1. Should Christians be so pre-occupied with a political party ideology or theological doctrine? From a Christocentric view which asserts that the center-point of all history and the focus of all the scriptures are in Jesus Christ; God in Christ continues to function in grace as the dynamic life of the risen Lord Jesus lived out in Christians who have received Jesus Christ to live in them by faith. Saying that, I see Emergents as a group of Christians striving to give a voice to the voiceless, empowers the oppressed, restoring peace, achieving economic justice and protecting the environment.

    Should we be more concern about the community of Christians working together? The scriptures are clear about God’s concern for and solidarity with people living in poverty and on the margins of society. Scriptures are equally clear that God calls us to be stewards of creation. As Christians we must bring into the public square a commitment to service for the well-being of all God’s children and a faith conviction that government is an important catalyst in God’s work of restoring peace, achieving economic justice and protecting the environment.

    The record of effective and transformative work by Christian organizations demonstrates the belief that people of faith can help change the world in practical ways. But our broad long-standing experience also teaches us that our faith-based response to human need is enhanced and more effective when supported by government with the wisdom and will to provide resources to fulfill its basic constitutional mandate to protect the well –being of all citizens.

    There’s republican worldview, a democratic worldview and a Christian worldview of which at times will overlap in ideology with one another. When this occurs am I a republican, democrat or Christian?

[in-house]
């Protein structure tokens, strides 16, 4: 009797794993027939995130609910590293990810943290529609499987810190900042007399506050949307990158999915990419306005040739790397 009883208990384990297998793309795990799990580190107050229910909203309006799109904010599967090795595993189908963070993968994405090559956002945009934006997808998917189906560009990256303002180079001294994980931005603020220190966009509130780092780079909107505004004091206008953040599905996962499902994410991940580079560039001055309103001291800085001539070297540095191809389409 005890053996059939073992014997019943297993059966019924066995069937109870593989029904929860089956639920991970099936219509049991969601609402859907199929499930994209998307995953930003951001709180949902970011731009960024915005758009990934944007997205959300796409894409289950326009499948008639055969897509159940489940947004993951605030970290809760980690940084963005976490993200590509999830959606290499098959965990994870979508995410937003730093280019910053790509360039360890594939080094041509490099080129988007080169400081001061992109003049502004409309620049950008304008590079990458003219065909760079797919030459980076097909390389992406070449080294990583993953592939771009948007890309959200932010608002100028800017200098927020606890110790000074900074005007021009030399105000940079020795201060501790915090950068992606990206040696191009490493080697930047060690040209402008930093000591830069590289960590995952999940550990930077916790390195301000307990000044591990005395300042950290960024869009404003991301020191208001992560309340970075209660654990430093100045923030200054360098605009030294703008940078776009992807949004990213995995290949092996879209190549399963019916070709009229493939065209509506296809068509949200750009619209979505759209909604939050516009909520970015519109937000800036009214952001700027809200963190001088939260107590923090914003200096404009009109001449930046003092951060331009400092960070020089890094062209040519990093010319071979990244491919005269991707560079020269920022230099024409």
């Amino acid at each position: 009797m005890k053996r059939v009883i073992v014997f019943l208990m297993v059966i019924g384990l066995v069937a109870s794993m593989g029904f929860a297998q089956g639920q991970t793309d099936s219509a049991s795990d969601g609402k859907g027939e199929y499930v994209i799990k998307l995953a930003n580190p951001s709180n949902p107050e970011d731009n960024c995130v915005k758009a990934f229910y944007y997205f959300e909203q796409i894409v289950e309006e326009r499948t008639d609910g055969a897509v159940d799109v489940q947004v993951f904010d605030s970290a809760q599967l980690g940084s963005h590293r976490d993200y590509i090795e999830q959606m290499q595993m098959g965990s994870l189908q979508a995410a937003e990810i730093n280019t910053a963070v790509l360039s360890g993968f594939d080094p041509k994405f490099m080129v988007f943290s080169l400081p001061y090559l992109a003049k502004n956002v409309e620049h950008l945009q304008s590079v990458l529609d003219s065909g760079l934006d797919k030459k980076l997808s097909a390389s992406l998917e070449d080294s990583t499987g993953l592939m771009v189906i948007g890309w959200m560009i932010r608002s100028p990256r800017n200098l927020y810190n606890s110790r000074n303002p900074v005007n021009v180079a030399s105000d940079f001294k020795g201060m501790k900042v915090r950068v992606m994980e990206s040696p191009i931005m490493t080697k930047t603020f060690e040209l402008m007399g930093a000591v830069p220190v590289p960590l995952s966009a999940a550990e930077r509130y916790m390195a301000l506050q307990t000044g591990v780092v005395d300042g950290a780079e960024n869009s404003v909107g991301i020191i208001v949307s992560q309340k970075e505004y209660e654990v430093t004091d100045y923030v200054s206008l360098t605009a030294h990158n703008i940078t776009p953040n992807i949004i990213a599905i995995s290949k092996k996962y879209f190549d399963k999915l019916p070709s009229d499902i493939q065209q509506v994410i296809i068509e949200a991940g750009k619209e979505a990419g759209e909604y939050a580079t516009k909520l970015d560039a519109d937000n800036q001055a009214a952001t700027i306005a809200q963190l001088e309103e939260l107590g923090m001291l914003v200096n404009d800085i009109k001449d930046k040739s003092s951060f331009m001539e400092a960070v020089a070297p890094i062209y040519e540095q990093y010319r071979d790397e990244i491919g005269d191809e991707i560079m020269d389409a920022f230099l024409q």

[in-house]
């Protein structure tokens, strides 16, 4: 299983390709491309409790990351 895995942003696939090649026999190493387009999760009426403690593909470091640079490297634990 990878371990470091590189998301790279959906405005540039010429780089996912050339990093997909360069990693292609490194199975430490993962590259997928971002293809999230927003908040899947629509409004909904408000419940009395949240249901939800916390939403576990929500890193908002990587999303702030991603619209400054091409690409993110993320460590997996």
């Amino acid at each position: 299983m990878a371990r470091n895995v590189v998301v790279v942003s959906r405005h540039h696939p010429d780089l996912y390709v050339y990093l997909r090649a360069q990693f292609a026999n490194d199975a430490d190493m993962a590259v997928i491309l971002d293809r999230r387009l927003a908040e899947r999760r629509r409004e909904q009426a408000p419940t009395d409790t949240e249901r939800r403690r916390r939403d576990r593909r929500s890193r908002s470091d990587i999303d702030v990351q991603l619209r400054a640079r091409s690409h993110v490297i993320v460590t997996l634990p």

2. julie,
    Thanks for your post. You are right about Sojourners and Jim Wallis’s liberal Democratic leanings. I read their daily emails and am regularly baffled by their political correctness and desire to see secular government do what the church should do. I’m sorry that they are so intent on having nationalized medicine and are looking to Obama and his administration as the true savior for our nation’s ills.

  3. Emerging Chrisianity and all of her cousins with different names and descriptions ’emerges’ from something. I think that something, for lack of a better term, is the church growth movement– mega-churches and programatic churches led by generational builders and boomers.

    I can see almost a direct contrast between the 2 groups. One form of Christianity focused on personal morality: illegal abortion, difficult divorce, defined marriages, and even prohibition of alcohol; and wants government to enable that morality. The latter group focuses on group morality: economic fairness, care for needs, willingness to reopen closed discussions, and wants to government to enable it.

    I think our worldview should be deeper than trying to correct the mistakes our fathers and grandfathers did. Underneath all the flowery language, it seems to me that young politically active believers are exerting their indepenence.

    Of course we should be concerned about individual and societal justice, but rarely do we get to choose that in the political arena.